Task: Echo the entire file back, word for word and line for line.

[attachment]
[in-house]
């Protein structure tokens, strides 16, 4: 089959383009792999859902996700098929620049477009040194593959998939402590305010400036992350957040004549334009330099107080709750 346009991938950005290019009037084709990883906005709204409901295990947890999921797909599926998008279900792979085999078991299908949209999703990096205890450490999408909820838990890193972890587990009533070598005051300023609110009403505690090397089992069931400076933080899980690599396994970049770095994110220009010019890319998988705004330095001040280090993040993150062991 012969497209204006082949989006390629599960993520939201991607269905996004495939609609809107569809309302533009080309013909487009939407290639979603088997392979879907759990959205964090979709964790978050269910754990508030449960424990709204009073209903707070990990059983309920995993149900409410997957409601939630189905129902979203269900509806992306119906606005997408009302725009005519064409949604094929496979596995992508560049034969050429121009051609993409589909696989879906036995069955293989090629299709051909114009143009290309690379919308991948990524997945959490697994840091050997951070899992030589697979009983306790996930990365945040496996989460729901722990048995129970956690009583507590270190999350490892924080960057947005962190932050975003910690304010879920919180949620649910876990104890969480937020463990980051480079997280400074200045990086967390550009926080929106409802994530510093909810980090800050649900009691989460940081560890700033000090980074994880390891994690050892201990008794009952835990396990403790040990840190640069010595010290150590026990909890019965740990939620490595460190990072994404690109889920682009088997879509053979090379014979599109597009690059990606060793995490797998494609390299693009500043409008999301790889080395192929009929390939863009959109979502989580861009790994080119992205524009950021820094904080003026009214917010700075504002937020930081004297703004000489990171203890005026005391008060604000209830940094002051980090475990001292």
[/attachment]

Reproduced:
[in-house]
């Protein structure tokens, strides 16, 4: 089959383009792999859902996700098929620049477009040194593959998939402590305010400036992350957040004549334009330099107080709750 346009991938950005290019009037084709990883906005709204409901295990947890999921797909599926998008279900792979085999078991299908949209999703990096205890450490999408909820838990890193972890587990009533070598005051300023609110009403505690090397089992069931400076933080899980690599396994970049770095994110220009010019890319998988705004330095001040280090993040993150062991 012969497209204006082949989006390629599960993520939201991607269905996004495939609609809107569809309302533009080309013909487009939407290639979603088997392979879907759990959205964090979709964790978050269910754990508030449960424990709204009073209903707070990990059983309920995993149900409410997957409601939630189905129902979203269900509806992306119906606005997408009302725009005519064409949604094929496979596995992508560049034969050429121009051609993409589909696989879906036995069955293989090629299709051909114009143009290309690379919308991948990524997945959490697994840091050997951070899992030589697979009983306790996930990365945040496996989460729901722990048995129970956690009583507590270190999350490892924080960057947005962190932050975003910690304010879920919180949620649910876990104890969480937020463990980051480079997280400074200045990086967390550009926080929106409802994530510093909810980090800050649900009691989460940081560890700033000090980074994880390891994690050892201990008794009952835990396990403790040990840190640069010595010290150590026990909890019965740990939620490595460190990072994404690109889920682009088997879509053979090379014979599109597009690059990606060793995490797998494609390299693009500043409008999301790889080395192929009929390939863009959109979502989580861009790994080119992205524009950021820094904080003026009214917010700075504002937020930081004297703004000489990171203890005026005391008060604000209830940094002051980090475990001292």